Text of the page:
The moment the curtain goes up at Drury Lane you know 42nd Street is going to be a huge popular success. Songs by Harry Warren and Al Dubin include iconic numbers, like We’re in the Money, Lullaby of Broadway, I Only Have Eyes For You and 42nd Street. Randy Skinner’s production is a spectacular, no-expense-spared, song-and-dance extravaganza. The cast, led by Clare Halse and Stuart Neal, never stops tap dancing: and it is the fantastic tap dancing at exhausting speed which is so thrilling.
ENO is short of cash and needs more audiences. One way to raise its profile is to semi-stage famous musicals with big names. Lonny Price revives Rodgers and Hammerstein’s Carousel with Alfie Boe and Katherine Jenkins. There are some people who think it inappropriate for musicals to be staged by ENO – but classic musicals have as much right to the Coliseum stage as classic operas; and the advantage of Carousel playing at the Coliseum now is that it gets ENO’s 42-piece orchestra and ENO’s chorus. The sound is great. ENO’s hope is that audiences coming to the Coliseum for the first time to see Carousel will think of giving opera a try next time.
At the Orange Tree Theatre Richmond is The Lottery of Love, John Fowles’s translation of Marivaux’s Le Jeu de l’amour et du hasard, one of the most popular romantic comedies. It premiered in Paris in 1730. Sylvia, wanting to find out what a potential husband is really like, swaps places with her maid so that she can observe him unawares. But unbeknown to her, he has decided to swap places with his servant so that he can observe her. The result is that all four of them fall in love, each believing the other is either beneath them or above them socially. Beautifully written, its delicate wit and lightness of touch are disarming.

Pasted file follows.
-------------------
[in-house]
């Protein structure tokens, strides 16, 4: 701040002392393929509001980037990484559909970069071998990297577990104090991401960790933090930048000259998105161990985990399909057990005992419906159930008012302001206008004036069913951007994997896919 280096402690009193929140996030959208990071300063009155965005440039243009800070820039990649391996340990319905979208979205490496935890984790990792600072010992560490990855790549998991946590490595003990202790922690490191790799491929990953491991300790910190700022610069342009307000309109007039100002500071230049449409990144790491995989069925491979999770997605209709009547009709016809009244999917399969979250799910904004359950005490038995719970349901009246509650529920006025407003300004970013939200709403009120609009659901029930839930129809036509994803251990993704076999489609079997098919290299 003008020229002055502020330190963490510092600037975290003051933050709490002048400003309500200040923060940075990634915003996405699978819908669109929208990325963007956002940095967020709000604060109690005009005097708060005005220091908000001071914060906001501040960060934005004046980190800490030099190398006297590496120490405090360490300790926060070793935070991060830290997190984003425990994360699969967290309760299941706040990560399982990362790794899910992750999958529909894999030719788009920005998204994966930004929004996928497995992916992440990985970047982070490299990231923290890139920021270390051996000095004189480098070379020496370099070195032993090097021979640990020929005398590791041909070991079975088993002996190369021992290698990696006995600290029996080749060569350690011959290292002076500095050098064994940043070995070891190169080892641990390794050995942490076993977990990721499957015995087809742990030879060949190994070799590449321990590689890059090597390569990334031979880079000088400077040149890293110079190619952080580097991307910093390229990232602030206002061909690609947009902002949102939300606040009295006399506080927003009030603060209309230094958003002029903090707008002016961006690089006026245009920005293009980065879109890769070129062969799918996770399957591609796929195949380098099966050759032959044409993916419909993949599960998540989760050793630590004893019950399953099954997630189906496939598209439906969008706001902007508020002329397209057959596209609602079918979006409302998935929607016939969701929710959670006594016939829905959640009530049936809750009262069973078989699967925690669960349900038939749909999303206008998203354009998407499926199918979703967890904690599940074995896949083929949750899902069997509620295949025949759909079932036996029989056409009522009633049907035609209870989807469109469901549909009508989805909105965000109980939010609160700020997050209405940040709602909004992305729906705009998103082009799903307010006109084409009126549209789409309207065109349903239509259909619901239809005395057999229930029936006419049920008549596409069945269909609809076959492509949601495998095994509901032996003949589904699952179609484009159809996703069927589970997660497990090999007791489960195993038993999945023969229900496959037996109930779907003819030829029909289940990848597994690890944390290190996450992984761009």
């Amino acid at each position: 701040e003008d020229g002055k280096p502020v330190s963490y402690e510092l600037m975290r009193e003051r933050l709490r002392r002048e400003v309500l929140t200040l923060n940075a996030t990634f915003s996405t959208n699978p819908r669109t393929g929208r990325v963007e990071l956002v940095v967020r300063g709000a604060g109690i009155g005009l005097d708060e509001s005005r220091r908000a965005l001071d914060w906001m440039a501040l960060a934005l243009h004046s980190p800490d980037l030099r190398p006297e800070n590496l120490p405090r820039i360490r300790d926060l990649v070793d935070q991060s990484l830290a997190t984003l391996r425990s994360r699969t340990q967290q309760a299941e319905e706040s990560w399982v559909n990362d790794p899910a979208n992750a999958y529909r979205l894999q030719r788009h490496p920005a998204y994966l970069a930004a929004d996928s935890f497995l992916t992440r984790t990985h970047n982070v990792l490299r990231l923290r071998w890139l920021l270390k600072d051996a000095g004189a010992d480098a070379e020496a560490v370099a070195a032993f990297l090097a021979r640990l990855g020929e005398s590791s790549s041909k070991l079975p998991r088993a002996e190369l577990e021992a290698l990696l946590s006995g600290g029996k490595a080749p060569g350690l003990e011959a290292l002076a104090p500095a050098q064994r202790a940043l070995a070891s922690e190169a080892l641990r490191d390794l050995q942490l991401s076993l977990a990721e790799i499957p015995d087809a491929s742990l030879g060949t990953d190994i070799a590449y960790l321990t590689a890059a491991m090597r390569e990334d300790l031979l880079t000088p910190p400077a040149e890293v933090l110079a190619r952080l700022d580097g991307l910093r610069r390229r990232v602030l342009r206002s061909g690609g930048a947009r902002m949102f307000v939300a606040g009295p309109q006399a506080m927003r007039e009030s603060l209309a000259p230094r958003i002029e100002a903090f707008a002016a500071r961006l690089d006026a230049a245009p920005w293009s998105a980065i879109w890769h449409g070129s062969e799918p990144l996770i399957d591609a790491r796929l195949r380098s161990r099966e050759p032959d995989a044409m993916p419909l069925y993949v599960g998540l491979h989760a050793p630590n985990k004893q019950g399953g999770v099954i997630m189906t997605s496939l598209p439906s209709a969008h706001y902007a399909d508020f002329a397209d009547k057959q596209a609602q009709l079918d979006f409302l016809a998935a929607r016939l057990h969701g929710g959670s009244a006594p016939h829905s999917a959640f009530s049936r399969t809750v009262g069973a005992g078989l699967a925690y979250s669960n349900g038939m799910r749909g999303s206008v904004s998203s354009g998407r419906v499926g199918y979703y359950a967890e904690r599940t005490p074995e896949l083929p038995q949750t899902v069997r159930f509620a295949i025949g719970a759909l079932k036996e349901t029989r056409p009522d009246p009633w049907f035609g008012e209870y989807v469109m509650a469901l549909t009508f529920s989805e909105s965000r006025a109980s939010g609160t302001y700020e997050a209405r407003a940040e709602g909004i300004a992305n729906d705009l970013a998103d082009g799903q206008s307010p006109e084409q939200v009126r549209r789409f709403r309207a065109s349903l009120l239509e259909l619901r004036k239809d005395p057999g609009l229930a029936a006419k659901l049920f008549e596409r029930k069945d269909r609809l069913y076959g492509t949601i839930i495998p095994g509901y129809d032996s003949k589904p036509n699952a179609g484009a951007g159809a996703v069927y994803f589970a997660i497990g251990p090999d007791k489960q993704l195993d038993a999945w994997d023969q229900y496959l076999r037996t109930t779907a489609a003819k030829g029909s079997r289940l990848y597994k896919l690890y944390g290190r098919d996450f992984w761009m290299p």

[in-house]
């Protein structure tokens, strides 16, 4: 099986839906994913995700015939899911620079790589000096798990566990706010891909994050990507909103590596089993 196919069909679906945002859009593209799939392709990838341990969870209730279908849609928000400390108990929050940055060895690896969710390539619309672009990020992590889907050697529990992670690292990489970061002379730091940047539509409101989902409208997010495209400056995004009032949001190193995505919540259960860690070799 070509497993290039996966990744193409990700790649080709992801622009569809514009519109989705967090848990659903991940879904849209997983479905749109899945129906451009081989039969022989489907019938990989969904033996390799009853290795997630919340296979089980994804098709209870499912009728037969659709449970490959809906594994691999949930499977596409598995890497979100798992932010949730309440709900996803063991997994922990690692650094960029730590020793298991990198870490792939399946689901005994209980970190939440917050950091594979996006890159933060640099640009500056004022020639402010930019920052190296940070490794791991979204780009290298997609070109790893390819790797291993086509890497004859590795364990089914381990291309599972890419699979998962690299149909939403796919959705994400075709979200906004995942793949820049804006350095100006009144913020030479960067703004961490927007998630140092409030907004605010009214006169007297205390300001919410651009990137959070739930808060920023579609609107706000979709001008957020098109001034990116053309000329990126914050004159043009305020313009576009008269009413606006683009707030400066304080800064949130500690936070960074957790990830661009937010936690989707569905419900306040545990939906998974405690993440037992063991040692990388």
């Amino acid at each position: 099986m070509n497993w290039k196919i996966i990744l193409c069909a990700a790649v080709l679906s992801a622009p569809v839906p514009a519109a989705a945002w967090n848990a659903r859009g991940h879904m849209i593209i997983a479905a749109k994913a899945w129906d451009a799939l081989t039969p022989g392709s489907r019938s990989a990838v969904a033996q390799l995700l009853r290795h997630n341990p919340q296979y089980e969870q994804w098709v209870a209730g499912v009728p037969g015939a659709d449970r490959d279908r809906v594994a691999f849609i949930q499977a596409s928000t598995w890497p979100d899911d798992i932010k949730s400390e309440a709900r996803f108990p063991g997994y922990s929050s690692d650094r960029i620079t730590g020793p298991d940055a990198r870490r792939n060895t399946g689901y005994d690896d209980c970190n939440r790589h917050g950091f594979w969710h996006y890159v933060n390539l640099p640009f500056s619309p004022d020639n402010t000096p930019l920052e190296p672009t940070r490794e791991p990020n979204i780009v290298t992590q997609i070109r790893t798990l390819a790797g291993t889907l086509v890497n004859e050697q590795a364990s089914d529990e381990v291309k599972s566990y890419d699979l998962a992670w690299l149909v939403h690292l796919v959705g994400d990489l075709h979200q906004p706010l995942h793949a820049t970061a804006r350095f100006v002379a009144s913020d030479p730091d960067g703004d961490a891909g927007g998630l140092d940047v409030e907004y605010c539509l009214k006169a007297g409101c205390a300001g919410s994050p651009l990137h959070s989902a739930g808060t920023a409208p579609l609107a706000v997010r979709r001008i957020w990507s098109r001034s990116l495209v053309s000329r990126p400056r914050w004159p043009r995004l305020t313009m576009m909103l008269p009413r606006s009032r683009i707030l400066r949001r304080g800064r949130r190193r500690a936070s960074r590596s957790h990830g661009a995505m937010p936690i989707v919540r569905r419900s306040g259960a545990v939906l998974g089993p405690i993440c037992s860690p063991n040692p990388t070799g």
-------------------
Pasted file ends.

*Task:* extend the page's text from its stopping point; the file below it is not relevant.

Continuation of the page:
At the National Theatre Nina Raine’s Consent, highly critical of the UK’s legal system, particularly when it comes to rape, takes a sharp look at the behaviour of barristers in court and in private. The confrontations and cross-examinations are even more bitter in the home. A wife (Anna Maxwell Martin) accuses her husband (Ben Chaplin) of rape. But was it rape? Did she consent and then afterwards call it rape? Or did she consent only so that she could accuse him of rape?
Some members of the audience at Theatre Royal Haymarket found Edward Albee’s The Goat, or Who is Sylvia? so shocking and disturbing that they tried to laugh it off. But Albee is being serious. The dialogue is often funny; the situation never is. Laughter is, of course, a defence mechanism. A world-famous architect (Damian Lewis) falls in love with a goat. Not surprisingly, his wife (Sophie Okonedo) starts throwing the crockery around.
At Southwark Playhouse Cy Coleman’s Life, a relentlessly sordid American musical about pimps and prostitutes, has a dynamic score and a brilliant performance from Sharon D Clarke.
Tom Robertson had as great an impact on British theatre in the 1860s as John Osborne had in the 1950s. His Caste, a sentimental comedy about class distinctions, which was excellently revived all too briefly at Finborough Theatre, deserves to be much better known than it is.
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